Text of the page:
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Physical Science: Help and Review19 chapters  248 lessons
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Angular momentum is the rotational equivalent to linear momentum. Both concepts deal with how quickly something is moving and how difficult it is to change that speed. However, linear momentum had only two variables: mass and speed. Angular momentum starts out with a very similar equation, so it may initially look to be about the same complexity. As we'll see, it gets more complicated and involves more variables than linear momentum.
Angular momentum is the product of an object's moment of inertia and its angular velocity. Both quantities must be about the same axis, the rotation line.
In the above equation, L represents angular momentum. The moment of inertia is represented by I, and the angular speed is omega. Let's see how this equation works.
The term 'moment of inertia' may sound confusing, but I'll bet you already know the basic concepts involved in calculating it. Let's say you have two rods of wood. They both weigh the same amount and have the same diameter, but one of them is 1 foot long and the other is 10 feet long. Which one will you be able to make spin faster if you throw it overhand towards a target? Does it take more energy to spin a ball around your head if it is on a 2 foot rope or a 5 foot rope? What if you double the mass of the ball?
You knew the smaller rod and shorter rope were going to be easier to spin, didn't you? So you're already on your way to calculating the moment of inertia for an object. You may be used to the word 'moment' referring to time, but in math and physics, moment refers to torque or twisting. So the moment of inertia refers to how difficult an object is to twist around a particular axis. The moment of inertia of any object is determined by three factors: shape, mass and the axis of rotation.
Here's a chart explaining the moment of inertia for different shapes:
Shape  Axis of Rotation  Moment of Inertia  

sphere  center of sphere 


point mass  distance r from point mass 


solid cylinder  axis of symmetry 


rod (length L)  center (not axis of symmetry) 


rod (length L)  one end 

The angular speed of an object is how quickly it is rotating about the axis of rotation. You can calculate the angular speed of an object if you know the linear speed of any point on it by using the equation omega = v / r. Omega is the angular speed, v is the linear velocity, and r is the distance from the axis of rotation.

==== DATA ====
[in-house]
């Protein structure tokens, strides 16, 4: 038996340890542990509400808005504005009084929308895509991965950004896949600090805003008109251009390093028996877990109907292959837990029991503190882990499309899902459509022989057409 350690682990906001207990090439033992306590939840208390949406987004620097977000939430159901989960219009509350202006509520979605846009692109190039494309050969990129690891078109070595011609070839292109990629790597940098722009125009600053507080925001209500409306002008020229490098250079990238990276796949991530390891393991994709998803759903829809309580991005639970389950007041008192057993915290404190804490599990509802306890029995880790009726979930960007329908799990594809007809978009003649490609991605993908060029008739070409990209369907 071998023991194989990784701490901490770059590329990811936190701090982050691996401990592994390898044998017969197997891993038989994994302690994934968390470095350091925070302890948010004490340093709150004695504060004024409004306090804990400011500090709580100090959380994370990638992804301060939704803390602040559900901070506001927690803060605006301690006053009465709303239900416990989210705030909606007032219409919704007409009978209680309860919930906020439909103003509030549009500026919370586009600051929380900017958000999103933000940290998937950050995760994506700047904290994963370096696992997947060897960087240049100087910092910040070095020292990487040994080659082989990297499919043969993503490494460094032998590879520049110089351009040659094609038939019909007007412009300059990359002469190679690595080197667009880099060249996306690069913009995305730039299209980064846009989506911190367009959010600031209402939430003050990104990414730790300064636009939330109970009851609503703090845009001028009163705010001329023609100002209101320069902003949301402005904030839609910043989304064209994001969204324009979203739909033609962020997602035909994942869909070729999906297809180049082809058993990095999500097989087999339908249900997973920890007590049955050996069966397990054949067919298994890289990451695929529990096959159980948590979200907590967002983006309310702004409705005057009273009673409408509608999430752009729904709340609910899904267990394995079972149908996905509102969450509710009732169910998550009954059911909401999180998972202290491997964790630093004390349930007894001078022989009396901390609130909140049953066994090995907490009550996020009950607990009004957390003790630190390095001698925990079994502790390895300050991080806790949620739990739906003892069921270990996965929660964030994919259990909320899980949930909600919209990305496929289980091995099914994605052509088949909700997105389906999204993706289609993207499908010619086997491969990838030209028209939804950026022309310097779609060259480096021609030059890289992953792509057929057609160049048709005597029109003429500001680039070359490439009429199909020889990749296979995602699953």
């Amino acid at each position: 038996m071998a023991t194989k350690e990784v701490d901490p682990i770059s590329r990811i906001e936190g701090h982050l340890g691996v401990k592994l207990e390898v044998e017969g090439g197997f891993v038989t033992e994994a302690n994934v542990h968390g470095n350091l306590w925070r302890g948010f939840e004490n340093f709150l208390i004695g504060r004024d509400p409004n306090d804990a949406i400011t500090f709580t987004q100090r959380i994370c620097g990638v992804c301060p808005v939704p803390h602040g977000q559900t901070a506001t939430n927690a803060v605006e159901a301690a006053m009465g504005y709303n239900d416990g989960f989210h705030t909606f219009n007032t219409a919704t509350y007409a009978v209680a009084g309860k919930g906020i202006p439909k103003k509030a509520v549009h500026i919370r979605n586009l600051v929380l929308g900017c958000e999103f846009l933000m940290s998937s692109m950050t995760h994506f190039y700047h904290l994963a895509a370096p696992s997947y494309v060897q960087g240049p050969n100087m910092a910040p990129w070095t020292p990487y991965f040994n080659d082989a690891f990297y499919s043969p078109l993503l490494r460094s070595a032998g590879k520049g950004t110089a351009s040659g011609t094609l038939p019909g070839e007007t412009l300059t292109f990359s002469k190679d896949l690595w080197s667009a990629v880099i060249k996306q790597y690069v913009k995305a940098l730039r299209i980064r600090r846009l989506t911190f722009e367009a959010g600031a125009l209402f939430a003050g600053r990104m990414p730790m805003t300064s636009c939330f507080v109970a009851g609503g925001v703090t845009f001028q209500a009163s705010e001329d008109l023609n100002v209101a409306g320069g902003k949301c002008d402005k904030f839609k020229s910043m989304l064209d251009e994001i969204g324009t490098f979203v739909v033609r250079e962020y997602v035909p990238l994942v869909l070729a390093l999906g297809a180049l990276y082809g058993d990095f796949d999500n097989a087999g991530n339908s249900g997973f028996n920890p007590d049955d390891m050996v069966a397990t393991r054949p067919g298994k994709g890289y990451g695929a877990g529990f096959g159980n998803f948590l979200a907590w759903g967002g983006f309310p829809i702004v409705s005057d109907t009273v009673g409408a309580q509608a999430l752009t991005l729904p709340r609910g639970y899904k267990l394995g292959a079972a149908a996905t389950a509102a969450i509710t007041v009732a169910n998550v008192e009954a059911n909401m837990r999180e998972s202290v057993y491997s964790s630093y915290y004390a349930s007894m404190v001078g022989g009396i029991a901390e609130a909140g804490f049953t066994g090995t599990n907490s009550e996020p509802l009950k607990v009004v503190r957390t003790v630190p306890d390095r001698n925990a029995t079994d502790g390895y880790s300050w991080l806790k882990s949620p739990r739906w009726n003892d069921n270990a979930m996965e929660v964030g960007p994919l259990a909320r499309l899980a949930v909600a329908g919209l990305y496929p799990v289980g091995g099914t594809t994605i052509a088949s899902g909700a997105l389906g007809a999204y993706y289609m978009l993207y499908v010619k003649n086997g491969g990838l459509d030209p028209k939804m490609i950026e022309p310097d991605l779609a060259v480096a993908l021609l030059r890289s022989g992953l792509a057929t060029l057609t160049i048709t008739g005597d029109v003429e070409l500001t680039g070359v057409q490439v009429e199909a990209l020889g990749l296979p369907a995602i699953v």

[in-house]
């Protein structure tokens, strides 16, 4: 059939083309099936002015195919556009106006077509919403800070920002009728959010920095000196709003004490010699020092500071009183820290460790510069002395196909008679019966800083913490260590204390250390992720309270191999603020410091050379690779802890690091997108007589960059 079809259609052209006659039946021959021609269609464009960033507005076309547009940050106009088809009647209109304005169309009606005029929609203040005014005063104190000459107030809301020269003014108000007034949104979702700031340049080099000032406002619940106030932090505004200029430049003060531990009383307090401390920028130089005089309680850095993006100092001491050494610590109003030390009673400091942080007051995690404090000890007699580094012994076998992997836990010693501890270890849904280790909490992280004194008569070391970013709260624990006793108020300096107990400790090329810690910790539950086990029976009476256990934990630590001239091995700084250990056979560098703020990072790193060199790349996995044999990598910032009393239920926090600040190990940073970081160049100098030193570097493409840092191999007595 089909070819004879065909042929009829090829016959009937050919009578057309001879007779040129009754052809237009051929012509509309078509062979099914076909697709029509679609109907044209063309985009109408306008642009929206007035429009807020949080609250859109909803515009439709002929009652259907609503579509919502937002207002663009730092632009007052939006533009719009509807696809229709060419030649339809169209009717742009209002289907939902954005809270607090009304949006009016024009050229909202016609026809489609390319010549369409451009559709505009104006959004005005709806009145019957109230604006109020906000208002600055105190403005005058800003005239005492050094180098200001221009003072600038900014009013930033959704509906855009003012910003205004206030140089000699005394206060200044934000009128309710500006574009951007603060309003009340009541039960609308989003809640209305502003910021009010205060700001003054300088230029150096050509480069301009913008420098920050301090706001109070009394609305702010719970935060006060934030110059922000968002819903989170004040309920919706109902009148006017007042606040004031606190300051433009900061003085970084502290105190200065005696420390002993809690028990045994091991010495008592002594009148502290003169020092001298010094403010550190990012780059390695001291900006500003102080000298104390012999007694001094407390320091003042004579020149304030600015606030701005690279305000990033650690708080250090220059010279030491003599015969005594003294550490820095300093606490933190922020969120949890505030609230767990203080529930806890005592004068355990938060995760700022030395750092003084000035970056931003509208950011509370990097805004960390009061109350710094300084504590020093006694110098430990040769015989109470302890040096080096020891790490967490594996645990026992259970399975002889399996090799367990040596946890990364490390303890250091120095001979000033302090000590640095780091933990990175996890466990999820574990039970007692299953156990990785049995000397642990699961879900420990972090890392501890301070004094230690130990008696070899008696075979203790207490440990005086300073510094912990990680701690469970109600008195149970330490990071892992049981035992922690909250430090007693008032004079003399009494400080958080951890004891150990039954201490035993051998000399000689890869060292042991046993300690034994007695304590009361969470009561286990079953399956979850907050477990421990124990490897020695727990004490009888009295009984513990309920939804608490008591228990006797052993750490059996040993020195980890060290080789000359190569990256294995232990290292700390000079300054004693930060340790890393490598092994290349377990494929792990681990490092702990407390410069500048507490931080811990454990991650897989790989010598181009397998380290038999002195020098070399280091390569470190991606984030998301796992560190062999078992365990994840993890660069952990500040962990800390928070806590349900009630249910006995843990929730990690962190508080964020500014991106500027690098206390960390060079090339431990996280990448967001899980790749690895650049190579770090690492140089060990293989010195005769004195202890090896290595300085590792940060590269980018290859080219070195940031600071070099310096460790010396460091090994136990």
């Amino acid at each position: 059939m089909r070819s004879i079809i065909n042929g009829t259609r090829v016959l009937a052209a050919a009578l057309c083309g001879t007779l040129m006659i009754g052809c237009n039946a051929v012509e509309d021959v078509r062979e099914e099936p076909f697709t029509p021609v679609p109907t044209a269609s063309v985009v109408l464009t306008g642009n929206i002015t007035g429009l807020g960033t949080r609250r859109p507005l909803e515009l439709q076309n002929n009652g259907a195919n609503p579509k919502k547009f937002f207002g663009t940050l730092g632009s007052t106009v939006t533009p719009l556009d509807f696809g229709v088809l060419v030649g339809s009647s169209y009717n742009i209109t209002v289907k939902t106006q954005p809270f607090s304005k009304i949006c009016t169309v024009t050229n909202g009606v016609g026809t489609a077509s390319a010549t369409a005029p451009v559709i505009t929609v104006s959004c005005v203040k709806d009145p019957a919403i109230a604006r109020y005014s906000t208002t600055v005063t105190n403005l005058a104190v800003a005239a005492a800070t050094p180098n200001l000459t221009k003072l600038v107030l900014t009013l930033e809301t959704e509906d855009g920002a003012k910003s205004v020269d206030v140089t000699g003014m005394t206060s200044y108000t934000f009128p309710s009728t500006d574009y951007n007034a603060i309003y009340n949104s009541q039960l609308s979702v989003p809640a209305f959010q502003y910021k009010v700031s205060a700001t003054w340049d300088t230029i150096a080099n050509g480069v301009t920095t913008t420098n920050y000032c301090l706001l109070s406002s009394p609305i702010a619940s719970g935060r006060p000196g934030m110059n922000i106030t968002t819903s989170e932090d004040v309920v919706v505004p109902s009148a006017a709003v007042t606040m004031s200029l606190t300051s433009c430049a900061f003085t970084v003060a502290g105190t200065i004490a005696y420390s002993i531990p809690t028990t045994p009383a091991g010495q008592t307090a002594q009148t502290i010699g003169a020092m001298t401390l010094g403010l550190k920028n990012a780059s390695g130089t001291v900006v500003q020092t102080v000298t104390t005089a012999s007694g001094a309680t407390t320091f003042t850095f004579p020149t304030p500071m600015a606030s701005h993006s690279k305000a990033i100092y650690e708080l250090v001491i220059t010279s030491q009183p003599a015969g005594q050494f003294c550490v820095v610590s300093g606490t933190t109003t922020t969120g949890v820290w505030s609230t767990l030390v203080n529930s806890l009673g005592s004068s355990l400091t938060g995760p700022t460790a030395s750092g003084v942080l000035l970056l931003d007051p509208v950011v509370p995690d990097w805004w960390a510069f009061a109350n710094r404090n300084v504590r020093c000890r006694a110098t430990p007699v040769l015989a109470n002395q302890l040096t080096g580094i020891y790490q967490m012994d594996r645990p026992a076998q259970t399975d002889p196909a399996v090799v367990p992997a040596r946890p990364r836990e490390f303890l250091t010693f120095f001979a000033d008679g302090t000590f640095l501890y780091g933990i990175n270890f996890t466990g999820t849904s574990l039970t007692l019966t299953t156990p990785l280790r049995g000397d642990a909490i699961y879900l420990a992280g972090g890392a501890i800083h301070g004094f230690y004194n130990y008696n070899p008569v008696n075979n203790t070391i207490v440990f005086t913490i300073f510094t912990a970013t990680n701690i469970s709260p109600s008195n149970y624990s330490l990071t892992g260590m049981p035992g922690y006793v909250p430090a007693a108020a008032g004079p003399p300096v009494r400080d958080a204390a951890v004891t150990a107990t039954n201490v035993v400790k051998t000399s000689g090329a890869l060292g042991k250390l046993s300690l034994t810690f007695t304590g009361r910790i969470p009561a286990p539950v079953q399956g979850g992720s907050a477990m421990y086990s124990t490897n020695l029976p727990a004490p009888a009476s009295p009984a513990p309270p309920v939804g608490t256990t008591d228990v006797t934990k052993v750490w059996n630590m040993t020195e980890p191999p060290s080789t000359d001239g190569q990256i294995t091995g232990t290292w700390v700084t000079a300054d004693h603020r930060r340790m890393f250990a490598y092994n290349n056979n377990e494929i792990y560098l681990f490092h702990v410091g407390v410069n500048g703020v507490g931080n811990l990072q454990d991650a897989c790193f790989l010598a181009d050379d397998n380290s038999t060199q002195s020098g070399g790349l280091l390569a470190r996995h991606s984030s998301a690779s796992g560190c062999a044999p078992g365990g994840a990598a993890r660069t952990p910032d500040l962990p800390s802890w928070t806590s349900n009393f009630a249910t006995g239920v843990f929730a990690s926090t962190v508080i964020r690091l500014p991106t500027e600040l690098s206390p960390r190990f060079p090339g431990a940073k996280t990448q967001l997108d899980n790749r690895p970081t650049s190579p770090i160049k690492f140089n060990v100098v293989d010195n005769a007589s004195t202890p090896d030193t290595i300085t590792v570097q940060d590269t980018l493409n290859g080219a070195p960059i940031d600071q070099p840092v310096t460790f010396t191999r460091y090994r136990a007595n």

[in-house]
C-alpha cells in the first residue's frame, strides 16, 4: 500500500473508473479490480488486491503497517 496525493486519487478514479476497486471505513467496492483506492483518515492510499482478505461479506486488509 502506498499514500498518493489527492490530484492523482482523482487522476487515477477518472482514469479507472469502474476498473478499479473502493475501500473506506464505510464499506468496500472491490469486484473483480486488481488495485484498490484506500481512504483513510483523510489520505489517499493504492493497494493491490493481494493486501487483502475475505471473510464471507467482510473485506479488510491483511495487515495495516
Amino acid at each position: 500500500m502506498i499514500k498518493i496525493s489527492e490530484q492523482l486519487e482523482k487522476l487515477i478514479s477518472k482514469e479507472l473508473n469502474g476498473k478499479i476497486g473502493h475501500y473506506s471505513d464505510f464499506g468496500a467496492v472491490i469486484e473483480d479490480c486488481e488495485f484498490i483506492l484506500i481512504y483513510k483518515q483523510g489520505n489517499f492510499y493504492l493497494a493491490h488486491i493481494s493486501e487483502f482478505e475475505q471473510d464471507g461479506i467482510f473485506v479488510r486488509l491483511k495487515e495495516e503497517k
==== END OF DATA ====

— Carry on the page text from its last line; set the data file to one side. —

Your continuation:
Let's look at a few examples to help us understand how to calculate angular momentum.
Example 1  Point Mass
Ellen is spinning in a circle while attached to a rope with a 3 kg ball at the other end. The ball is traveling with a linear velocity equal to 10 m/s. Calculate the angular momentum of this ball.
The first thing to do here, as in many angular momentum problems, is to calculate the moment of inertia. This is an example of a point mass; in this situation, it doesn't matter what the shape of the weight is  only its mass is important. The calculations would be exactly the same if it were a cube, rectangular block or any irregular shape attached by the rope to Ellen.
I = (3 kg)(2 m)(2 m) = 12 kgm^2.
Now the angular speed:
Omega = v / r = (10 m/s) / (2 m) = 5s
Now with both values, we can determine the angular momentum.
L = Iw = (12 kgm^2)(5s) = 60 kgm^2/s
Example 2  Spinning Sphere
Matt works at a bowling alley, and during slow times he spins bowling balls on the counter top. What is the angular momentum of a 5 kg ball with a radius of 10 cm and spinning at 5 radians per second about an axis through its center?
Again, the first step is to calculate the moment of inertia using the table above.
I = 2(5 kg)(.1 m)(.1 m) / 5 = .02 kgm^2
Then we use that value in our angular momentum equation.
L = Iw = (.02 kgm^2)(5s) = 0.1 kgm^2/s
This amount is significantly less than in the example with Ellen and the weight on a rope  even though the angular speed is exactly the same and the ball is heavier this time. This is because it is much easier to spin a bowling ball about its own axis than it is to spin a weight on a much longer rope.
Done and done!
Example 3  Rod About Its End
Duanne the gorilla is spinning a 3 mlong stick (rod) over his head by grabbing one end. It has a mass of 12 kg and its far end is moving with a linear velocity of 21 m/s. What is the angular momentum of the stick?
Moment of inertia:
I = (12 kg)(3 m)(3 m) / 3 = 36 kgm^2
For this one, we also need to translate linear velocity to angular speed:
w = (21 m/s) / (3m) = 7 radians/s
The last step is to use both of those values in our angular momentum equation:
L = Iw = (36 kgm^2)(7 radians/s) = 252 kgm^2/s
This is even more angular momentum than our previous examples. The lesson here  gorillas are very strong!
Angular momentum is the product of an object's moment of inertia and its angular speed around the same axis, given by the equation:
The moment of inertia depends on the object's mass, shape, and the axis of rotation. The angular speed of an object is how quickly it's rotating about the axis of rotation.
Angular momentum  the rotational equivalent to linear momentum; the product of an object's moment of inertia and its angular velocity
Moment of inertia  how difficult an object is to twist around a particular axis
Angular speed  how quickly an object is rotating about the axis of rotation
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Physical Science: Help and Review19 chapters  248 lessons